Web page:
Journal of Pain Management and Therapy

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Short Communication - Journal of Pain Management and Therapy (2021) Volume 5, Issue 1

An Evidence-Based Technical Framework for Mitigating Knee Joint Loads in Cutting Tasks

 Cutting actions are associated with non-contact ACL injuries in multidirectional sports due to the propensity to generate large multiplanar knee joint loads (KJLs) that have the capacity to increase ACL loading and strain. Numerous studies have investigated the biomechanical determinants of KJLs in cutting tasks. The aim of this systematic review was to comprehensively review the literature regarding biomechanical determinants of KJLs during cutting, in order to develop a cutting technical framework alongside training recommendations for practitioners regarding KJL mitigation. Databases (SPORTDiscus, Web of Science and PubMed) were systematically searched using a combination of the following terms: “Biomechanical determinants”, or “Knee abduction moment”, or “Technical determinants”, or “Knee loading”, or “Knee loads”, or “Mechanical determinants”, or “ACL strain”, or “Knee adduction moment”, or “Anterior tibial shear”, or “Knee internal rotation moment”, or “Knee valgus moment” AND “Change of direction”, or “Cutting manoeuvre”, or “Run and cut”, or “Run-and-cut”, or “Sidestepping”, or “Side-stepping”, or “Shuttle run”. Inclusion criteria were as follows: studies examining a cutting task < 110° with a preceding approach run that examined biomechanical determinants of KJLs using three-dimensional motion analysis. The search returned 6404 possibly eligible articles, and 6 identified through other sources. Following duplicate removal, 4421 titles and abstracts were screened, leaving 246 full texts to be screened for inclusion. Twenty-three full texts were deemed eligible for inclusion and identified numerous determinants of KJLs; 11 trunk, 11 hip, 7 knee, 3multiplanar KJLs, 5 foot/ankle and 7 identifying ground reaction forces (GRFs) as determinants of KJLs. Using the framework developed from the results, cutting KJLs can be mitigated through the following: reducing lateral foot-plant distances, thus lowering hip abduction and orientating the foot closer to neutral with a mid-foot or forefoot placement strategy; minimising knee valgus and hip internal rotation angles and motion at initial contact (IC) and weight acceptance (WA); avoiding and limiting lateral trunk flexion and attempt to maintain an upright trunk position or trunk lean into the intended direction; and finally, reducing GRF magnitude during WA, potentially by attenuation through increased knee flexion and emphasising a greater proportion of braking during the penultimate foot contact (PFC).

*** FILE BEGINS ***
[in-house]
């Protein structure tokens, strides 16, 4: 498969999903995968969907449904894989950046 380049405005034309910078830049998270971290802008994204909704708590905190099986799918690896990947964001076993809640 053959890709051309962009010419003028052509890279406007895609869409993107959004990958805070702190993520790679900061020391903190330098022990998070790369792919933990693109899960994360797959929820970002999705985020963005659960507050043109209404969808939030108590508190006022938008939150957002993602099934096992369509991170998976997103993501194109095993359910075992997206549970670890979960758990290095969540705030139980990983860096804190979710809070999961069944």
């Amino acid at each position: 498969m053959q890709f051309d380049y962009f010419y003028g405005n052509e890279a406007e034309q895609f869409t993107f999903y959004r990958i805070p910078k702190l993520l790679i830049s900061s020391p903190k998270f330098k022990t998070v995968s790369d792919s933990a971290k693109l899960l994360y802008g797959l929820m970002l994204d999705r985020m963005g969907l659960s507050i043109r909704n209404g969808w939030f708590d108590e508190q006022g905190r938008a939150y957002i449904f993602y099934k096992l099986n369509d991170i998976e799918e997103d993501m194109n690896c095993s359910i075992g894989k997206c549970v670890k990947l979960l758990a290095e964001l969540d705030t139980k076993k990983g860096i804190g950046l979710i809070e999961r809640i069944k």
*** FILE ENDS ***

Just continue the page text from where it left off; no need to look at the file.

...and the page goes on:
Author(s): Thomas Anthony Donelon

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